Letters From Mr. Sheranian
A Holy Week Letter
During Lent, the choir has been busy learning some new choral repertoire for Holy Week. Many of the anthems and motets will be familiar to the congregation, but the mass settings are for the most part "new" to us.
On Palm Sunday, the choir will sing a mass by Herbert Howells in C minor. If Charles V. Stanford is to be considered the composer who defined English church music in the 19th century, then Herbert Howells is his parallel in the 20th. Deeply affected by the death of his son at an early age, Howells' music is infused with a melancholia that so typified the political turmoil and devastation of the last century. His Communion Service in C is written for unison voices, and includes an independent organ part rich in harmonic interest.
Because of the unique nature of the Maundy Thursday liturgy here at Ashmont, (which dictates that the organs be silenced after the singing of the Gloria in excelsis), the choir has usually sung a "hybrid" mass setting in the past: i.e. Kyrie/Gloria sung to a setting with an organ accompaniment, and the rest of the mass sung an unaccompanied setting, usually from the Renaissance. Philip Stopford's Keble Missa Brevis provides a clever solution to this particular liturgical pickle, because the only accompanied movement of this mass is the Gloria in excelsis! Stopford is a British composer, born in 1977, and was organ scholar at Keble College, Oxford. It is to Keble College that this mass setting is dedicated, and was premiered there in 1997 at a celebration of Corporate Communion. Perhaps the most unusual treatment of the mass text occurs in the Sanctus/Benedictus. The choir, singing in eight parts, repeats the word "Holy" while the trebles sing the text of the Sanctus. However, it is the composer's treatment of the Hosanna that is particularly thrilling. You'll have to come to mass on Thursday to hear it. Spoiler alert: the boys sing a lot of high notes!
The mass setting for the Easter Vigil was sung here first in Advent of 2012; however, because it was Advent, the choir did not sing the Gloria. This mass was composed by Josef Gabriel Rheinberger (1839-1901). Rheinberger was born in the tiny alpine principality of Liechtenstein, but spent most of his musical career in Munich, where he was professor of composition at the conservatory. Cantus Missae, opus 109 (composed in 1878) is scored for unaccompanied double choir. Most choral music is written in four parts: this setting is written in eight. Cleverly crafted, it is a delight to observe the two choirs on either side of the chancel handing the musical material back and forth. Having twice the number of vocal lines imparts a sumptuousness to the texture that brings a rich and luxurious quality to the declamation of the mass text. This setting formally harks back to the great Renaissance masters such as Palestrina and Victoria; however, in harmonic and melodic structure the Cantus Missae is unmistakably the work of an unpredictable Romantic. The work is dedicated to Pope Leo XIII: indeed, it found such favor with the Pontiff that Rheinberger was made a knight of the Order of St. Gregory by papal brief.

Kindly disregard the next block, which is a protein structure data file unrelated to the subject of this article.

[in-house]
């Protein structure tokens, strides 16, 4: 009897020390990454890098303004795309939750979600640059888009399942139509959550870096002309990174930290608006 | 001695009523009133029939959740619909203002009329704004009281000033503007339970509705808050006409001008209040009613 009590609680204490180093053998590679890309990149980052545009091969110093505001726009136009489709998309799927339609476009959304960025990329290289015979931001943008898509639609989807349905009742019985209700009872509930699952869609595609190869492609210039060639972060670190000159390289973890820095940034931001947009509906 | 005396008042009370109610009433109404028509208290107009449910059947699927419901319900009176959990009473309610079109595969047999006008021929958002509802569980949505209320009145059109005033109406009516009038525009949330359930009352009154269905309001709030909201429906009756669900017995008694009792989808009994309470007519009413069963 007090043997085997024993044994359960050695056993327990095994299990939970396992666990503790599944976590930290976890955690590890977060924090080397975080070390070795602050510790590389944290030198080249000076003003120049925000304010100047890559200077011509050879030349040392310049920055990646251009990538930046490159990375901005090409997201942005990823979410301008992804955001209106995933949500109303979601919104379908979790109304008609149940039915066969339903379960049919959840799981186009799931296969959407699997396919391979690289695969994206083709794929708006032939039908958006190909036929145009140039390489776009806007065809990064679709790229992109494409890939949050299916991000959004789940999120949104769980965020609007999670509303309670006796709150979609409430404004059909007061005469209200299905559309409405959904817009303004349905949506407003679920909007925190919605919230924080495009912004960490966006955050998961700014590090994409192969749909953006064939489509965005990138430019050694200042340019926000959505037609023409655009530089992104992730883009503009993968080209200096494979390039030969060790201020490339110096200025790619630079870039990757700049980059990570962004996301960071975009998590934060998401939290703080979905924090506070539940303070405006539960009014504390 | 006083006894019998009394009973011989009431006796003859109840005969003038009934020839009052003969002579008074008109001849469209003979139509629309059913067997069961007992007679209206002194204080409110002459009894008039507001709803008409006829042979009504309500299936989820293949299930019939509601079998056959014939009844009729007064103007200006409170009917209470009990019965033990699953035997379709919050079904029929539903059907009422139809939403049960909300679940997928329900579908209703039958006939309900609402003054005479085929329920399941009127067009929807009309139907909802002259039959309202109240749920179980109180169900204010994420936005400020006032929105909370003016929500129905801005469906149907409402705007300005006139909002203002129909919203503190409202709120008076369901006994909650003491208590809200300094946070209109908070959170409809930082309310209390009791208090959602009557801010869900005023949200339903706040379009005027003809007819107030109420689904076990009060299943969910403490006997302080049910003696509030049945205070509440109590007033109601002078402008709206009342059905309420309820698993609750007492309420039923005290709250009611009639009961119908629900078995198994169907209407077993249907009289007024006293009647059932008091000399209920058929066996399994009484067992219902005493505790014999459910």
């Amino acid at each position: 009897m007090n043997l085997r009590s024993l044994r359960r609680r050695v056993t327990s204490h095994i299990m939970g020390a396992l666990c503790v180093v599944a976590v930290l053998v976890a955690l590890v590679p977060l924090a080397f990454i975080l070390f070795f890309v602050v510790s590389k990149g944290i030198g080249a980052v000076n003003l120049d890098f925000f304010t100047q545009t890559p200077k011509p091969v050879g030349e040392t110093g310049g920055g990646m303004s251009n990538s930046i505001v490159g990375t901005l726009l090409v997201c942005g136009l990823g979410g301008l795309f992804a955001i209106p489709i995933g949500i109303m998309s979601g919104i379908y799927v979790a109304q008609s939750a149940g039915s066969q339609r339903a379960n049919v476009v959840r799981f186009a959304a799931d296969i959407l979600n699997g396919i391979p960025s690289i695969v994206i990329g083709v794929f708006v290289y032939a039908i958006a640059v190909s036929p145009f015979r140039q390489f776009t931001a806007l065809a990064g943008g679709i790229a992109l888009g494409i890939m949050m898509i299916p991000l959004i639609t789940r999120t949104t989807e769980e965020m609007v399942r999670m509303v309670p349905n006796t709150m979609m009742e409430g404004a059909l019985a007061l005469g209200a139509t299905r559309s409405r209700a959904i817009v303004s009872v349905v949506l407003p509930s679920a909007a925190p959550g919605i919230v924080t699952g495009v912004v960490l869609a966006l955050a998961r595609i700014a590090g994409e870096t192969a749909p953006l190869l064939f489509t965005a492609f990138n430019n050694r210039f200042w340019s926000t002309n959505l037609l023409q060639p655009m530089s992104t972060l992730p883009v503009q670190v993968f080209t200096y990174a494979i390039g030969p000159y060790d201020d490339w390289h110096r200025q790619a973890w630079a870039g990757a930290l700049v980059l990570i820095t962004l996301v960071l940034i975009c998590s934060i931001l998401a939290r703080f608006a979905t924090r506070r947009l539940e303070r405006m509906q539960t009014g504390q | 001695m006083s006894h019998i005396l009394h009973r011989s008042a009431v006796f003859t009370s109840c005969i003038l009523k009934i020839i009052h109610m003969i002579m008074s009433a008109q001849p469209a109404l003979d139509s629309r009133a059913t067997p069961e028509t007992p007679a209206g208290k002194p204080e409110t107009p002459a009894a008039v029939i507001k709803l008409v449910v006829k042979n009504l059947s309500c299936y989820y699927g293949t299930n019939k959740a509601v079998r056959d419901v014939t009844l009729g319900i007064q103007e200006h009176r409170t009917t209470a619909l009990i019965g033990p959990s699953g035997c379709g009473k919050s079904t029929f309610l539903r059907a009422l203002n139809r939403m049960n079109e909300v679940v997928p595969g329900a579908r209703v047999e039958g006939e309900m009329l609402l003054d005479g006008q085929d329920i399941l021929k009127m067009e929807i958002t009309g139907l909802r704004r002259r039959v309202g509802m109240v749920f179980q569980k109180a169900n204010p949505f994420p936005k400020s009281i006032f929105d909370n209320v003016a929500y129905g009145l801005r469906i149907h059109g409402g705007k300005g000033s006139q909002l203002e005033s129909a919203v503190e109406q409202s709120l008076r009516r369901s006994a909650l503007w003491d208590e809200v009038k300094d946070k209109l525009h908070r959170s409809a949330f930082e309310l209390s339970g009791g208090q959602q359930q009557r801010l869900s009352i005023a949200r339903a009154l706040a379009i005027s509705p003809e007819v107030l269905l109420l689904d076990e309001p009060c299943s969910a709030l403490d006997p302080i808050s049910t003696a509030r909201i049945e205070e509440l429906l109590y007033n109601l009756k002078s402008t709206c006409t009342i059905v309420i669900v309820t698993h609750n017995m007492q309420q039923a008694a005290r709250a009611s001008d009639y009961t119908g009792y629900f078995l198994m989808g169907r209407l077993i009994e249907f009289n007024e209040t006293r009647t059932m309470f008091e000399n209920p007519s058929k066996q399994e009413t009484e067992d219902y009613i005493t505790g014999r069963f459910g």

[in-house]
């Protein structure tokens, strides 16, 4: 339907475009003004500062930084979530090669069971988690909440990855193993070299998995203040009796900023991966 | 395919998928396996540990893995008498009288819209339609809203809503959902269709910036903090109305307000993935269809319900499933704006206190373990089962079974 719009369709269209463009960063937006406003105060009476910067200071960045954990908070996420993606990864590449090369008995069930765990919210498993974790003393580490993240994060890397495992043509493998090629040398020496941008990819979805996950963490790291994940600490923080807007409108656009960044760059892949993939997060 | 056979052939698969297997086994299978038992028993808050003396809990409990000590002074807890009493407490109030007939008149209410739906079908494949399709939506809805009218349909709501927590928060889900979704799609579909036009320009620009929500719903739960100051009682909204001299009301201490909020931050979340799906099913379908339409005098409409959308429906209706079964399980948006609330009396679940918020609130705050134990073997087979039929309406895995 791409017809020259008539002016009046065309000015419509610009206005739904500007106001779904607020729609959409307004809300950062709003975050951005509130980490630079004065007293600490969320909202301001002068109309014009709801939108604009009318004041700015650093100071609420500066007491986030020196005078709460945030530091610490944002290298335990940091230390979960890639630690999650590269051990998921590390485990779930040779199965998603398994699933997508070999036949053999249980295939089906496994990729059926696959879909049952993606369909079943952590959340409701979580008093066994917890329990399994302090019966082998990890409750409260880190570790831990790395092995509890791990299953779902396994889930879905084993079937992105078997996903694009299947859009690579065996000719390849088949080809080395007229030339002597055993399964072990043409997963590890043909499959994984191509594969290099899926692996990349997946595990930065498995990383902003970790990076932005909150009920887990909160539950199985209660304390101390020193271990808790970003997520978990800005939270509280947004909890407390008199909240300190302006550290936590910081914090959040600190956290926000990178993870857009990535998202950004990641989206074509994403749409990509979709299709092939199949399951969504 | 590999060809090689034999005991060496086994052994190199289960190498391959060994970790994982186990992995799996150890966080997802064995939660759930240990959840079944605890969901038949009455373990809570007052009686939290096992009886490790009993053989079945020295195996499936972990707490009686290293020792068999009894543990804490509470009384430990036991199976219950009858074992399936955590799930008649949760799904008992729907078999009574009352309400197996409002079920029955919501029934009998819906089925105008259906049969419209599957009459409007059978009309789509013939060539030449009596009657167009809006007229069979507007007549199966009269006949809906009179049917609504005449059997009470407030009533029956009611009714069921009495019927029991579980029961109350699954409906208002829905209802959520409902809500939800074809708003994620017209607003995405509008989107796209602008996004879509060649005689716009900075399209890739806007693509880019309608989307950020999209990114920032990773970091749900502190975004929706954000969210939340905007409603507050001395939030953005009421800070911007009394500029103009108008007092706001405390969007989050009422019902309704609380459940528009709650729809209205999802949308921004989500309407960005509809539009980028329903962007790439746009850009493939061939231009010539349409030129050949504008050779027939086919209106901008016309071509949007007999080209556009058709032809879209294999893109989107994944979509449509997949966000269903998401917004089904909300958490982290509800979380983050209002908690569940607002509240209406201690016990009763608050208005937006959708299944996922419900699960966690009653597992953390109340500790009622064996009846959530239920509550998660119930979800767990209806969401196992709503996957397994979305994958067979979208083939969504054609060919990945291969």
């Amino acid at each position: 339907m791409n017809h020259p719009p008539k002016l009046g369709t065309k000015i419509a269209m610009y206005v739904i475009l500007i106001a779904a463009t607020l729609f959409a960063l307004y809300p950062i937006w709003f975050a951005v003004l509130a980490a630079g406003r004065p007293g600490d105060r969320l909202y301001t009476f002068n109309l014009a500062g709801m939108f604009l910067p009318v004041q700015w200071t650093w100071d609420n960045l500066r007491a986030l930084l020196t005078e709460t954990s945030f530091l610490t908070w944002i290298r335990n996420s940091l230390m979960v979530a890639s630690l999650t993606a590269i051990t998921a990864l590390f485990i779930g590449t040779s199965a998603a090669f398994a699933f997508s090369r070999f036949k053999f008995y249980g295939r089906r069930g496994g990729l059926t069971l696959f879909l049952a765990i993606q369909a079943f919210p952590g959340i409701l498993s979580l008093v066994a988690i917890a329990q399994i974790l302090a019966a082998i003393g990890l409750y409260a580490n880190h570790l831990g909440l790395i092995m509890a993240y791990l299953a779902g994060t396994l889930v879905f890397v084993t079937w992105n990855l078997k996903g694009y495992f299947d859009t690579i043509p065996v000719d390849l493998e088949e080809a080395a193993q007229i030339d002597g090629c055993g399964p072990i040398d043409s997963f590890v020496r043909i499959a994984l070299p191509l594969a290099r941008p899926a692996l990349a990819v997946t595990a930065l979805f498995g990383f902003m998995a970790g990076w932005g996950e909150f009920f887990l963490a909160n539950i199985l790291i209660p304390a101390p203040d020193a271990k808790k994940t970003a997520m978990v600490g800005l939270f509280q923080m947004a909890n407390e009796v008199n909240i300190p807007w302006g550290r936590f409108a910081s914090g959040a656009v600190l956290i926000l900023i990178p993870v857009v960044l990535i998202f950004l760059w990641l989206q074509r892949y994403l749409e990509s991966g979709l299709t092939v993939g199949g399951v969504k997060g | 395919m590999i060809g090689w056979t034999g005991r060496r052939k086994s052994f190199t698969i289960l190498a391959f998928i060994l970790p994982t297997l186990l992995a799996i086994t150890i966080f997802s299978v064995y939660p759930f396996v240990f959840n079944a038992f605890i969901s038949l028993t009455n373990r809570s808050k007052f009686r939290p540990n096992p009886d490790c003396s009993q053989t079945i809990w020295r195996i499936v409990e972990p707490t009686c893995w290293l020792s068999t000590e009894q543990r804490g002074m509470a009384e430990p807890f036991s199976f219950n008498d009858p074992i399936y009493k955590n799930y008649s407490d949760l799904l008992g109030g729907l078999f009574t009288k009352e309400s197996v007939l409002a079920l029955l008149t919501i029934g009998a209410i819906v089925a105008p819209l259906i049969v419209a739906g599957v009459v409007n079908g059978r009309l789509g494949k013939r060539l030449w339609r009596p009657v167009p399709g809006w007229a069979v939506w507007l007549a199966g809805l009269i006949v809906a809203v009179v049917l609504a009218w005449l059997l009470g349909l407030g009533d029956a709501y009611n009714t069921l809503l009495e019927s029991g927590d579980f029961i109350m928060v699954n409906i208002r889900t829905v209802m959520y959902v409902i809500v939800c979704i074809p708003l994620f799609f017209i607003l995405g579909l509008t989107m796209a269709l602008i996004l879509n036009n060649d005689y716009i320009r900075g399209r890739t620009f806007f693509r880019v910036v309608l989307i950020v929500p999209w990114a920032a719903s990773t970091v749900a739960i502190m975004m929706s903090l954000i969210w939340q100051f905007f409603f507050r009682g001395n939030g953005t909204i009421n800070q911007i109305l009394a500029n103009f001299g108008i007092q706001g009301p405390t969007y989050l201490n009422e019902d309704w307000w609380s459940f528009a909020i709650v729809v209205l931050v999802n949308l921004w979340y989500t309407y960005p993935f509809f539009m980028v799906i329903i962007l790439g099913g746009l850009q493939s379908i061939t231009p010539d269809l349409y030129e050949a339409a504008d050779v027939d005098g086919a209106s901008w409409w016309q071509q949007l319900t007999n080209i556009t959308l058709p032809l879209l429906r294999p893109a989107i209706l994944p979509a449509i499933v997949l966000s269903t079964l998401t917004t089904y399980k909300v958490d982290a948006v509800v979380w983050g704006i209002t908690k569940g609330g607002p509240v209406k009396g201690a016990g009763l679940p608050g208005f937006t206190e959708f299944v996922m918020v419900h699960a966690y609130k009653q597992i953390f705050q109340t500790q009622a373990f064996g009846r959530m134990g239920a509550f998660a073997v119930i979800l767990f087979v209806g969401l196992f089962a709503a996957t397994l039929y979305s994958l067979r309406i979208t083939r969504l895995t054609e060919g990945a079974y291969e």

On Easter morning, the choir will sing a mass composed in 1776 by Wolfgang Amadeus Mozart, for use at the cathedral in Salzburg, Austria. The Archbishop of Salzburg at the time was adamant that even Solemn Masses be kept under an hour in length, making these settings perfectly suited for use in modern liturgical settings. Missa Brevis in C "Organ Solo Mass" is similar in structure to the "Little Organ Mass" by Haydn that was sung here on the Fourth Sunday of Lent. In the Latin Mass, the Benedictus qui venit was sung while the celebrant continued with the Eucharistic prayer at the altar: this allowed that particular movement to be longer than the others. Mozart uses this movement to display the talents of both choir and organist. Its effervescent atmosphere and limpid vocal lines are perfectly suited to the joy of the Easter celebration.
Finally, I conclude with a plea for help. It is my goal to recruit five more treble boys (grade 3-6) between now and the end of the school year. If you know any private music teachers, school teachers, coaches, social workers, nannies, or anyone else who might know boys, please talk to them about the choir. Mention our newly formed relationship with the Harvard Glee Club. Point out the opportunity for a free music education, grounded in the English Cathedral tradition, and the chance to sing with some of the finest professional singers in Boston. Invite them to attend one of our weekly rehearsals or to a mass. Give me their names and contact information. Together we can reach this goal. Thank you in advance.
Andrew P. Sheranian
A Lenten Letter